Those Damn Emails

by | Nov 19, 2016


In the end, the emails mattered. How much they mattered — how many votes went to Trump, how many would be-Clinton supporters stayed home, how many voted third party — we’ll never know.

Clinton supporters were surprised the emails mattered at all, because they had been fed a regular and often fully-factually wrong diet by the majority of the media. There was some good reporting on what the emails meant, and how classification works, but it was almost all on right-of-center websites Clinton people did not read, and blithely dismissed as biased when the sites were brought to their attention. And yeah, sometimes things got a bit too partisan in tone, but the facts were also there.

After holding a security clearance for some 23 years, I tried, for some 18 months, to write as intelligently as I could about the damn emails. I tried to explain, in detail, what the whole thing meant, and that it was a significant problem for Clinton. Not bragging, just telling. If you’d like to read back through what I’ve had to say and judge yourself, here it is. There’s a lot there, so if you just want a taste, here.

But I do want to make this as clear as possible, so…

— All (not insignificant) questions of legality aside, the emails were about judgement, especially poor judgement. Clinton skirting/violating all rational thought and rules to set up a fully independent email server unprecedented in scope and scale, bypass federal records laws and the requirements of the Freedom of Information Act, and establish no oversight on the flow of classified information, is not the level of judgment a president must display. Yeah, I know, Trump, but this is about why Hillary Clinton emails mattered and whether anyone likes it or not Trump is the president-elect in part because of the emails.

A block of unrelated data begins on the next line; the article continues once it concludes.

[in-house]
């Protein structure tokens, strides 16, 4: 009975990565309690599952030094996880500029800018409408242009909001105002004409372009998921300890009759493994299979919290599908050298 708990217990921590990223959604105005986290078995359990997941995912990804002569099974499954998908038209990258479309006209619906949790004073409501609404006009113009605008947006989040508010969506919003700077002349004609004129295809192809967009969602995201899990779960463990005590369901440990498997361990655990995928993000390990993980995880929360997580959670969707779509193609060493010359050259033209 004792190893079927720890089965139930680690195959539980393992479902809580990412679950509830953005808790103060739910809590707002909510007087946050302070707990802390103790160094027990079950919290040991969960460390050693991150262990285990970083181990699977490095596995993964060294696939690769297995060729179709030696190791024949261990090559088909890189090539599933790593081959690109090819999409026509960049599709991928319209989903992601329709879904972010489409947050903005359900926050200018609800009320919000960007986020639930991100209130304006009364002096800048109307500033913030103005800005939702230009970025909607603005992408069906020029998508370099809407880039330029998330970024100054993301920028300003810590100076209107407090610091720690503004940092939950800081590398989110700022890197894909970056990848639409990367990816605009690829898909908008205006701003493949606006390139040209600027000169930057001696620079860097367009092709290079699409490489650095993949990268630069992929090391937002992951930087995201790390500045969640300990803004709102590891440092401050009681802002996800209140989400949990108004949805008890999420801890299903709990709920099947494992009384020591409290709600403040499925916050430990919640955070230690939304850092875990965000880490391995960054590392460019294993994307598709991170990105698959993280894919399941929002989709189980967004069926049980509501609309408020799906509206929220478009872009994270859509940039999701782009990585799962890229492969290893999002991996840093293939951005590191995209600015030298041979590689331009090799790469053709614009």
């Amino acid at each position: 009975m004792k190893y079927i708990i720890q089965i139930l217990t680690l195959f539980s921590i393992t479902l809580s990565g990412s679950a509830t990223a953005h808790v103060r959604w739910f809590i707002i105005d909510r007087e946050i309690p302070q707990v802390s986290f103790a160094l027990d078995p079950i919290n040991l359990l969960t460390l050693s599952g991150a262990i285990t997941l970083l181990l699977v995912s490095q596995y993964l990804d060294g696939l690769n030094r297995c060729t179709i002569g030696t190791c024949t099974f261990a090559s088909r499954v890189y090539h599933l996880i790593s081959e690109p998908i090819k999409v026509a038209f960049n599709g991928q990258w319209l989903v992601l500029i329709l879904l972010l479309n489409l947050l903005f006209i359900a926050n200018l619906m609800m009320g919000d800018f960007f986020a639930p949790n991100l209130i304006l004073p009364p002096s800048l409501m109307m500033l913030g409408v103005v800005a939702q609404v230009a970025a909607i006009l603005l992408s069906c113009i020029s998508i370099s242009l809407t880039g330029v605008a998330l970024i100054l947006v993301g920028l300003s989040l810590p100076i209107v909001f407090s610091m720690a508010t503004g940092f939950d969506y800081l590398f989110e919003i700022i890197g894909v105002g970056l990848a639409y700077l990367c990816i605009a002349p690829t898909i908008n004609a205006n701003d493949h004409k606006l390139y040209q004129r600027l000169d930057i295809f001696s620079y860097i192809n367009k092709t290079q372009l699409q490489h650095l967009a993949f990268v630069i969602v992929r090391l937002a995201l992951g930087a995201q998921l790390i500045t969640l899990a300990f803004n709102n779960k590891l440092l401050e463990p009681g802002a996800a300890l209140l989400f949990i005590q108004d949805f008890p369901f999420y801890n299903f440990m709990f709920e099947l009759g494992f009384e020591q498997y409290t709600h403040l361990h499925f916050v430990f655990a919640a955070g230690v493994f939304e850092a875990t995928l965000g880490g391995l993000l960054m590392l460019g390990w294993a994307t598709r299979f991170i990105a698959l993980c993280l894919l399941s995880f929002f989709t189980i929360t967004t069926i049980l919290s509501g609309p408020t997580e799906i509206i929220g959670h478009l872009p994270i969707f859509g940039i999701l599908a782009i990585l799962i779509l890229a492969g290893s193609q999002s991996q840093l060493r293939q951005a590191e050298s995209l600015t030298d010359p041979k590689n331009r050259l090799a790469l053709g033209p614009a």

— The most basic tenant of the classified world is that you simply do not expose classified material on an unclassified system. That’s why classified systems exist. This is at the “duh” level. Opinions differ on what should be classified, over-classification is a big problem, yada yada, but those issues are not resolved by circumventing the classified world. To more than a few voters, that seemed obvious. It also again speaks to judgement. There were many experts who explained this, but it seems most Clinton supporters listed to John Oliver instead.

— Nobody (the Republicans, the FBI, etc.) created any of the core mess except Hillary Clinton. She then seemingly took every chance to dig the hole deeper, shifting her explanations, allowing information to drip drip drip out over the length of the campaign, and all the rest until everything collapsed around the pathetic human wreckage of Anthony Weiner.

— As an added problem, “the emails” in many voters’ minds became shorthand for a range of issues related to trust, ethics, and propriety, including the Clinton Foundation, pay-for-play, and the Goldman-Sachs speeches.

— Clinton’s opponents inside and outside the government took advantage of the emails — kinda what opponents do — but none of that would have been possible if Clinton had not created all of this herself. Take this campaign, put up Sanders or Biden instead of Clinton, subtract out all of the negatives associated with the emails, and run a little thought experiment on how many votes that may have been worth.

Reprinted with permission from


  • Peter van Buren

    Peter Van Buren spent a year in Iraq as a State Department Foreign Service Officer serving as Team Leader for two Provincial Reconstruction Teams (PRTs). Now in Washington, he writes about Iraq and the Middle East at his blog, We Meant Well.